Finding Mitsubishi A6M Zeros that remain able to fly is a rare thing these days. Time and American airpower made the Zero, a staple of the Japanese air force during World War II, a highly endangered species. Nearly 11,000 Zeros have dwindled to only two airworthy specimens: The Commemorative Air Force flies one, and the Planes of Fame Museum in Chino, California, flies the other.
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“From the late ‘30s right up to maybe 1943 in the Pacific Theater, we couldn’t really compete against it, until our F6F Hellcat,” says Steve Barber, wing leader of the Commemorative Air Force World War II museum in Camarillo, California. Barber pairs the American and Japanese fighters in mock dogfights at airshows. Despite original landing gear, cockpit, and most instruments, the museum uses a Pratt & Whitney R1830 radial engine.
“Of course, the first ten Zeros which flew had American engines,” says Barber. “Since we were nice enough to sell Japan some Pratt & Whitney engines, they turned around and essentially copied them, which is why the parts are nearly interchangeable today.”
He marvels at the Zero’s nimble moves, yet he compares them to tin foil. “You can just touch the Zero and then the Hellcat, and see the difference in philosophy,” Barber adds. “The Japanese government didn’t care if the pilot survived. They were looking for climbability and maneuverability.”
The Zero had no bulletproof glass. Japanese pilots only had a single piece of armor plating behind him, affording little protection. Even more dangerously, a Zero’s fuel tanks were not self-sealing. “If you hit it a Zero with a tracer, they’d almost always catch fire,” Barber says. (“The Niiahu Zero,” July 2007)
The Mitsubishi A6M5 Zero No 61-120 at Chino flies with its original 1,200-horsepower 14-cylinder Nakajima Sakae 31. Though stripped of working weapons, its paint and markings are the same as the day it defended Iwo Jima. The Zero was among 12 captured on Saipan Island in June 1944 by U.S. Marines.
No 61-120 was shipped to the Naval Air Station at Patuxent River, Maryland, where it was evaluated by 25 test pilots. Today the Zero flies only once a year, at the Planes of Fame air display each May.
At nearby Van Nuys Airport, Ted Thomas may soon double the population of flyable Zeroes. David Price of the Santa Monica Museum of Flying had sent three Zeros to a Russian contractor for restoration, one of which went to the Commemorative Air Force when Santa Monica closed for renovation. The two sister Zeros are now held by Thomas at Van Nuys. One is destined for the collection of Microsoft billionaire Paul Allen. Thomas has nearly completed the other restoration, which will debut on the airshow circuit. Like the CAF Zero, however, the pair wear re-skinned fuselages and will fly with Pratt & Whitney engines.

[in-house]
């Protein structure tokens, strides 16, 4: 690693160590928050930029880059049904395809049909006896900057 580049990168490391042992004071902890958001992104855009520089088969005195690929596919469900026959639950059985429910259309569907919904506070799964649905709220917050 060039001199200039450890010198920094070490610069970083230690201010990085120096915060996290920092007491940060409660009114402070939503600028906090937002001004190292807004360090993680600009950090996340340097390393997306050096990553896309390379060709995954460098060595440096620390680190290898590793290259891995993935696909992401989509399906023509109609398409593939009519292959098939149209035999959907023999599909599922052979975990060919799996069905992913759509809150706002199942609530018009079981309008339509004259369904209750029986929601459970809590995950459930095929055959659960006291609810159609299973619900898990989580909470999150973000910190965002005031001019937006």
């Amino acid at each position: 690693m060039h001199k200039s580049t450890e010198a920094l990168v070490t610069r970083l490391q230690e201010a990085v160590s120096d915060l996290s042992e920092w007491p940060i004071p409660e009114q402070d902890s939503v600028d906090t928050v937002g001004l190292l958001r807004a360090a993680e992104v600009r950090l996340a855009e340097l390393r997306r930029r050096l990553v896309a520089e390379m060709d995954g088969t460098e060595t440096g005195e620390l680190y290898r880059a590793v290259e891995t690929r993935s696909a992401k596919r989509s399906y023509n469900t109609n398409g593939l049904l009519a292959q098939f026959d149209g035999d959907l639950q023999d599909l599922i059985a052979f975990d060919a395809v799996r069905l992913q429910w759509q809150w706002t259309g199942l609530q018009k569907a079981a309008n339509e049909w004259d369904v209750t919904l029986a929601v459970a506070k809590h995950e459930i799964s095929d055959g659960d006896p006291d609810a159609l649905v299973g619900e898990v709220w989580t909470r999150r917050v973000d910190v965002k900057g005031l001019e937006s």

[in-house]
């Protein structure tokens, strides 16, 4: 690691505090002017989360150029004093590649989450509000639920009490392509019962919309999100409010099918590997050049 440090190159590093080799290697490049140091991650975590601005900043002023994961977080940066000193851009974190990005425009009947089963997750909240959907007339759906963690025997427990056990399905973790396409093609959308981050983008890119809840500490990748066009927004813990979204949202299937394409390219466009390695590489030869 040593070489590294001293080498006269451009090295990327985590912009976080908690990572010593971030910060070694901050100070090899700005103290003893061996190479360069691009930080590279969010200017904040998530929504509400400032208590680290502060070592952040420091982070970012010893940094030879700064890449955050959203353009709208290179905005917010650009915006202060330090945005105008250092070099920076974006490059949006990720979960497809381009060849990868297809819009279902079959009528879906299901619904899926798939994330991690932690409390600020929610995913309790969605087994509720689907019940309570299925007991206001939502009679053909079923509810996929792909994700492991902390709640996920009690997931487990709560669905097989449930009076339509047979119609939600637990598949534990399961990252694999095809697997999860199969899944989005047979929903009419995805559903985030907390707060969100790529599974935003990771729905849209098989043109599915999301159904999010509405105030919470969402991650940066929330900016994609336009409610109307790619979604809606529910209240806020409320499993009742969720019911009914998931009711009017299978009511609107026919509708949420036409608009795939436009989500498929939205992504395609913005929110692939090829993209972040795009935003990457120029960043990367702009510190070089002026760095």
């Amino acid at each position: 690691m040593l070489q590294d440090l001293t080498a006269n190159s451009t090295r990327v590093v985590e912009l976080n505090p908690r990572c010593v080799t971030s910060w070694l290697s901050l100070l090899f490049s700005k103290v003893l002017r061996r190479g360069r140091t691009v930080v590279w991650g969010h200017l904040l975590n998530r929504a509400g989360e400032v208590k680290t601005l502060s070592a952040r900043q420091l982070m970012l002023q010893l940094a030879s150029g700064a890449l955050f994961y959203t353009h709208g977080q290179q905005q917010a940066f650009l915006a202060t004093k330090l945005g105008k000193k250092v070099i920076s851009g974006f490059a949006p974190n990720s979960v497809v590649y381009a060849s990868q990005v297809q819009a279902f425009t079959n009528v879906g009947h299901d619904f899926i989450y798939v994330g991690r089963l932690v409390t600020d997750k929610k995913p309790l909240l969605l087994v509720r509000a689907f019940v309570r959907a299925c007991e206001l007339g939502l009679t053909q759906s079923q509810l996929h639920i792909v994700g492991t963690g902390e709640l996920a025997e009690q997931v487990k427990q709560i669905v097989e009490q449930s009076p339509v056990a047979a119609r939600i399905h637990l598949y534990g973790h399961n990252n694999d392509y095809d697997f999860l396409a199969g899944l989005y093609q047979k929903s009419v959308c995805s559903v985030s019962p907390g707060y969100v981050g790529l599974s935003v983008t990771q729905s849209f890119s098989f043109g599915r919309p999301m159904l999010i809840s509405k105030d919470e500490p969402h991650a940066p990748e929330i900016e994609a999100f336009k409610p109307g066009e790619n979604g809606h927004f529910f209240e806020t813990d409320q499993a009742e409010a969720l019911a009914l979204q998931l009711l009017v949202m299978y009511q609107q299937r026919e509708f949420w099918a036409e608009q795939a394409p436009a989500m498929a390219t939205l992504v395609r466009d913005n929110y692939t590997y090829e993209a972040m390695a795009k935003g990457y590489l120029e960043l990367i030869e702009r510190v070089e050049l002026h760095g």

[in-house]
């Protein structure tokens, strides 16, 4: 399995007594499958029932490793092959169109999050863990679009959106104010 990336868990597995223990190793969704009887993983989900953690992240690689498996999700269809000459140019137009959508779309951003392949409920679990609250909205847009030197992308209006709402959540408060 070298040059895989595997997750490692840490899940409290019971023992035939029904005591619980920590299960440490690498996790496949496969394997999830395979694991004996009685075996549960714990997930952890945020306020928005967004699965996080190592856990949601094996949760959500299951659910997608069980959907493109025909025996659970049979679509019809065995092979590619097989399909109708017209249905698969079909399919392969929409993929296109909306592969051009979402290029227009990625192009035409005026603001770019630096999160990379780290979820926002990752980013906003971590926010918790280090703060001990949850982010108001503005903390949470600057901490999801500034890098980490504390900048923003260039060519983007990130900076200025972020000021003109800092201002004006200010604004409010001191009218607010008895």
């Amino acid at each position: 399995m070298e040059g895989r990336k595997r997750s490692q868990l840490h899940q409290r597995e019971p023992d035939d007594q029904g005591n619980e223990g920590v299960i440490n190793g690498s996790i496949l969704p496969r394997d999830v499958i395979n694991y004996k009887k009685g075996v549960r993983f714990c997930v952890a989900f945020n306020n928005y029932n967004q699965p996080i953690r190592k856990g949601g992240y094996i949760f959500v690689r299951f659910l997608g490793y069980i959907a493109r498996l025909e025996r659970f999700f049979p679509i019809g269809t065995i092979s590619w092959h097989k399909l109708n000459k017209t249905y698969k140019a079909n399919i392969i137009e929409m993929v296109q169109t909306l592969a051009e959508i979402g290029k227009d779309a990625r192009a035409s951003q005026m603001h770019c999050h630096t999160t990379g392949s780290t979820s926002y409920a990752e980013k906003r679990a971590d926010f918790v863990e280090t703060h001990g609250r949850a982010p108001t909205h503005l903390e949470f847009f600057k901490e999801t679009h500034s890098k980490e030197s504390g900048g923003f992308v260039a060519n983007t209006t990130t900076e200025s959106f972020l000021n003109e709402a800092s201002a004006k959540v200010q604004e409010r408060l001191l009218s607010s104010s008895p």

Fantasy of Flight in Polk City, Florida, displays a Zero largely as it was found as a jagged and corroded wreck at Rabaul, in the South Pacific, but director Kermit Weeks calls it “the basis for a flyable aircraft.” Bloggers for the factory museum at Mitsubishi Heavy Industries in Komaki, Japan, say its display Zero should not be considered permanently grounded either.
There’s several impostors flying, such as the last of 25 U.S. AT-6 Texan “Zeros” crafted in convincing-enough detail to fly in a blockbuster or two, though bloated when compared to the svelte original Zero. And the Canadian version of the AT-6, the Harvard Mark IV, which Japanese Zero Airshows cast as an A6M2-21 Zero right down to the 7.7 mm machine guns, Zero-style tail hook and retractable tail wheel in the 2006 History Channel documentary, Days That Shook the World.
Deterioration of the CAF’s previous flyable Zero drained the resources to keep it aloft. It is now a static display at the Pacific Air Museum.